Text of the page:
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Is More Income Always Better?

In Economics, Income, Work on March 6, 2011 at 4:57 pm

All things being equal, YES, more income is always better. The problem is that all things are definitely not equal. Most people, in fact, most jobs and job postings list only the raw number of dollars offered. You would think that a job making $250,000 per year would be intrinsically better than a job making $50,000 per year, but there are other questions to ask other than How Much?

Absolute Income

Absolute income is the raw dollar amount, the number of dollars, and nothing else. This is a poor way of judging an opportunity as the total dollar amount is only one of many factors that play into lifestyle. This is why we have a shortage of doctors. There are plenty of ways to make $200,000 per year without 4 years of extra school and 4 years of post doctoral training at 80-90 hours/week.

Relative Income

If you have two options, to make $200,000 per year or to make $50,000 per year, what would you pick? I would pick neither, I would ask a few more questions. How many hours are required. Okay, $200,000 per year at 100 hours/week or $50,000 per year at 20 hours/week. If you picked the $200,000, you will be making $40/hour, but if you picked the $50,000, you’ll be making $50/hour. The relative income of the second option is 25% better! And then you have an extra 80 hours/week to do with as you please. You could spend it working on a new project or skateboarding…I don’t care.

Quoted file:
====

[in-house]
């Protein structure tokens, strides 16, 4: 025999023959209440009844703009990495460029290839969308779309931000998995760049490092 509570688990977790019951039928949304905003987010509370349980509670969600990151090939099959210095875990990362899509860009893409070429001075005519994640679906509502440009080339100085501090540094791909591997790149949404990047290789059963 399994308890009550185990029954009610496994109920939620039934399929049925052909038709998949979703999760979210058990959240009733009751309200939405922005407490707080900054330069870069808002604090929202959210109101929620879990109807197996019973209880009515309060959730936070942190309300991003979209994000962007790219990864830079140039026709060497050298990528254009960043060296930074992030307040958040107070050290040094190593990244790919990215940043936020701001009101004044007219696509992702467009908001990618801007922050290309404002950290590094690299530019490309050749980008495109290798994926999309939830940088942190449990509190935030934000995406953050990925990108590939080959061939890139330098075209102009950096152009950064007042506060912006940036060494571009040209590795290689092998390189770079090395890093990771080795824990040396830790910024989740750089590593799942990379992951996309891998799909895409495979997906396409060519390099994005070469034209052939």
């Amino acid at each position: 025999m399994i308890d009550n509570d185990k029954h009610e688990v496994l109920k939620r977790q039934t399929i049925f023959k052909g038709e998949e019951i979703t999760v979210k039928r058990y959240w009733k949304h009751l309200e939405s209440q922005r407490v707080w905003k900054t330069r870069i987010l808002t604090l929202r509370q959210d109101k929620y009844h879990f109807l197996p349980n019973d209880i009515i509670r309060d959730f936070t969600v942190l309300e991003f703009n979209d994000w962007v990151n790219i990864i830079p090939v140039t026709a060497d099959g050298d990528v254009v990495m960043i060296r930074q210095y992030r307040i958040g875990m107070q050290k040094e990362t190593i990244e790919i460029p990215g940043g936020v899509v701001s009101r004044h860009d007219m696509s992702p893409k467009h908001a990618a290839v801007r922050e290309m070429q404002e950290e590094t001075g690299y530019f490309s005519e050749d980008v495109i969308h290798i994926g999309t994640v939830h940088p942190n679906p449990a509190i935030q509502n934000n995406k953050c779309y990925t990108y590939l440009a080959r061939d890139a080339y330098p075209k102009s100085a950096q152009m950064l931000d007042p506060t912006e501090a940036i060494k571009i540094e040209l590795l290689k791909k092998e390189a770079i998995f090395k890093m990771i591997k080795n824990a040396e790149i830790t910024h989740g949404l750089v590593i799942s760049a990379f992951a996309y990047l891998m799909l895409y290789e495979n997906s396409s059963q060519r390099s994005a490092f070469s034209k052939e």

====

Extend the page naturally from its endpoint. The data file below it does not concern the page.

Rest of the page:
Income’s Implicit Costs

This here is question people routinely forget to ask when making decisions about how much to work, what projects to take on, and which opportunities to decline. You must give something up in order to get income. There are no two ways about it. As Brendan Behan said, “The difference between sex for money and sex for free is that sex for money usually costs a lot less.” Think about the value of your time as it relates to the money you are willing to give it up for. Would you work for $200/hour?

Hell yes, right?

Ok, would you work for $200/hour 24 hours/day for a full year? Absolutely not. And why not, other than it’s physical impossibility? Because there come a point when you have enough “two hundred dollarses” and you want to eat, take a shower, play xBox, or spend time with your family. The implicit costs of producing an income increase with each unit. We need to be making decisions about our work and opportunities with the right questions being asked.